Investigators united with national and state organizations in both Mississippi and Alabama and established statewide coalitions. In Mississippi, the DSN investigators partnered with the Mississippi State Department of Health and wrote a CDC-funded 5-year planning grant to develop the state’s first cancer plan. Moreover, the Mississippi Partnership for Comprehensive Cancer Control was established as a statewide coalition of organizations interested in reducing the burden of cancer in the state, with a DSN investigator as the first chair. In Alabama, the Alabama Partnership for Cancer Control in the Underserved was established as a nonprofit organization to build capacity for cancer control in the state.
A second tier of coalitions, coalitions on a community level, was developed by the CHAs within their communities. By partnering with other community groups interested in reducing health disparities, the CHAs disseminated their cancer-control messages more efficiently and on a larger scale than they would have by working independently. The community groups included local staff and volunteers from the American Cancer Society, health-care providers and organizations, African American sororities and fraternities, faith-based organizations, small business owners, and the National Cancer Institute’s Cancer Information Service. As a result of efforts of DSN staff and CHAs in 1 rural community in the Mississippi Delta, the Fannie Lou Hamer Cancer Foundation was established. (Ms. Hamer was a civil rights leader from the Mississippi Delta who fought for voting rights and died from breast cancer.) This is a significant reflection of the strong heritage and empowerment of African American CHAs in the Mississippi Delta.
The DSN recruited and trained 883 volunteer CHAs in Alabama and Mississippi to promote cancer awareness, recruit for clinical trials, and assist with community-based research. The mean age of the CHAs was 45 years, 97% of them were African American, 94% were women, 76% were high-school graduates or higher. From 2001 to 2004, CHAs organized and participated in 740 activities. They were involved in 176 health fairs and 72 church events and made 100 health presentations.
Additionally, CHAs assisted in recruitment to the National Cancer Institute–funded Prostate, Lung, Colon, and Ovarian Cancer Screening Trial at the University of Alabama at Birmingham. More than 1,000 African Americans were recruited to the trial in Alabama. CHAs are currently participating in recruitment to the National Lung Study Trial, retention of subjects in an industry-sponsored Human Papilloma Virus vaccine trial at the University of Alabama at Birmingham, and recruitment to the SELECT prostate cancer prevention trial in the Delta.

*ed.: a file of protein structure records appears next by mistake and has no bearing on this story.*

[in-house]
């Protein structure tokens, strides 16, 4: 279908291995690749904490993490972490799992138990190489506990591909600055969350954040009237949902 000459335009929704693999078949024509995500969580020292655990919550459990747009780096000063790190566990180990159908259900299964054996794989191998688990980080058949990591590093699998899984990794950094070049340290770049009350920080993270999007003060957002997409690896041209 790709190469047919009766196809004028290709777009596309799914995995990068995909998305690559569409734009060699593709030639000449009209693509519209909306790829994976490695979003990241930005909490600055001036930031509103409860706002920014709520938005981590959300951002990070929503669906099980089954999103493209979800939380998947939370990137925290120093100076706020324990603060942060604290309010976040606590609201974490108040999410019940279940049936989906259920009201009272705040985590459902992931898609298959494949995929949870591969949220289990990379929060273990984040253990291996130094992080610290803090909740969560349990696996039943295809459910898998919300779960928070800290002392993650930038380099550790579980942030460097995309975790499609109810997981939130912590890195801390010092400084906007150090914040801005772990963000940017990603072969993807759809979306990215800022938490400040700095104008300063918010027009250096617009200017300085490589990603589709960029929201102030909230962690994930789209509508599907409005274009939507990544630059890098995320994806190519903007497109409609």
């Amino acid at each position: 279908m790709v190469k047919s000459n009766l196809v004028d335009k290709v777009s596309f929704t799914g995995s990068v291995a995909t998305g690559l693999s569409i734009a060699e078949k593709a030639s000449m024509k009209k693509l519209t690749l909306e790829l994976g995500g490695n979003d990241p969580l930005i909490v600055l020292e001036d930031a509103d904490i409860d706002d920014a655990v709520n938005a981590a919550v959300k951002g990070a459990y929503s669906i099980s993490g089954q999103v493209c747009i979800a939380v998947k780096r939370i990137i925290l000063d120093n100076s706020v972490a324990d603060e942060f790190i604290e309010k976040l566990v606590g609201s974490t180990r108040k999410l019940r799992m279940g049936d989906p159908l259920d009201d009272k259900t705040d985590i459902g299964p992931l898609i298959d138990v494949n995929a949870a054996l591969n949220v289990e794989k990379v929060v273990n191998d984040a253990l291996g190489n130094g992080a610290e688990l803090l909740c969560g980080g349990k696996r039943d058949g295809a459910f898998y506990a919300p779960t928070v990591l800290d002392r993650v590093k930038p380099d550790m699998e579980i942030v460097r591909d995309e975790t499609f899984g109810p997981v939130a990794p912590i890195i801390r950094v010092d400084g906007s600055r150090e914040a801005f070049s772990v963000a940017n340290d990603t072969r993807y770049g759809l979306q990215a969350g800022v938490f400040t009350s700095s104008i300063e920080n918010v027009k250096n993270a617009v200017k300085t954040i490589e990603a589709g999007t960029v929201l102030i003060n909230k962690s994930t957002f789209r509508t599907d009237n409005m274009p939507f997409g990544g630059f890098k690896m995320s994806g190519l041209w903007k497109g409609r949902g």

REACH 2010 established the Alabama Breast and Cervical Cancer Control Coalition with 19 coalition members across the state. This multidisciplinary, ethnically diverse coalition included 2 academic institutions, 3 state institutions, and a number of faith-based and community-based organizations. The coalition was successful in maintaining 95% of its members during the course of this 7-year effort.
The coalition identified individual, community-system, and health-care provider barriers to early detection and treatment of breast and cervical cancer and developed a community action plan to: (1) address barriers to participation in breast and cervical cancer screening on individual, system, and agents-of-change levels; (2) train volunteers as CHAs to implement the intervention; and (3) identify and train church and health-care representatives from each county to serve as advocates for the project and support the efforts of CHAs.
To complement the local, grassroots efforts of the CWG members and to further spread breast and cervical cancer awareness messages among the agents of change, the coalition awarded 45 mini-grants to nonprofit organizations interested in promoting the mission and goals of the REACH 2010. The REACH 2010 coalition enrolled 215 volunteers: 143 CHAs, 49 church representatives, and 23 health professionals; their mean age was 54 years; 96% of them were African American, 95% were women, and 60% were high-school graduates or higher. The CHAs identified 2,333 women eligible to participate in the breast and cervical cancer screening program, and 1,539 women were followed through the multiyear intervention.
The CHAAP study established partnerships with 6 major health-care networks or treatment facilities in 4 targeted counties. Thirty-eight community volunteers were recruited and trained as CHA navigators. All volunteers were African American, 97% were women, mean age 45 years, and 65% had a high-school education or higher. One hundred forty-seven women diagnosed with breast cancer or positive mammogram screening results were enrolled as patients. Of them, 65% had a confirmed diagnosis of breast cancer and 25% had abnormal mammograms; 92% were African American; 73% had annual income less than $10,000; 32% were separated or divorced; 52% were unemployed; 22% had no insurance coverage at all, and 52% had Medicare or Medicaid.
The CHA navigators identified the following barriers faced by patients: 72% of patients required more information about breast cancer, 57% had financial needs, 67% needed emotional support, 61% asked for help with hospital navigation, 52% were in need of social support, 44% needed transportation to facilities, and 31% had barriers resulting from religous beliefs. Of a total 1,384 appointments, navigators were successful in helping patients overcome barriers and keep 1,286 of their appointments, resulting in a 93% compliance rate.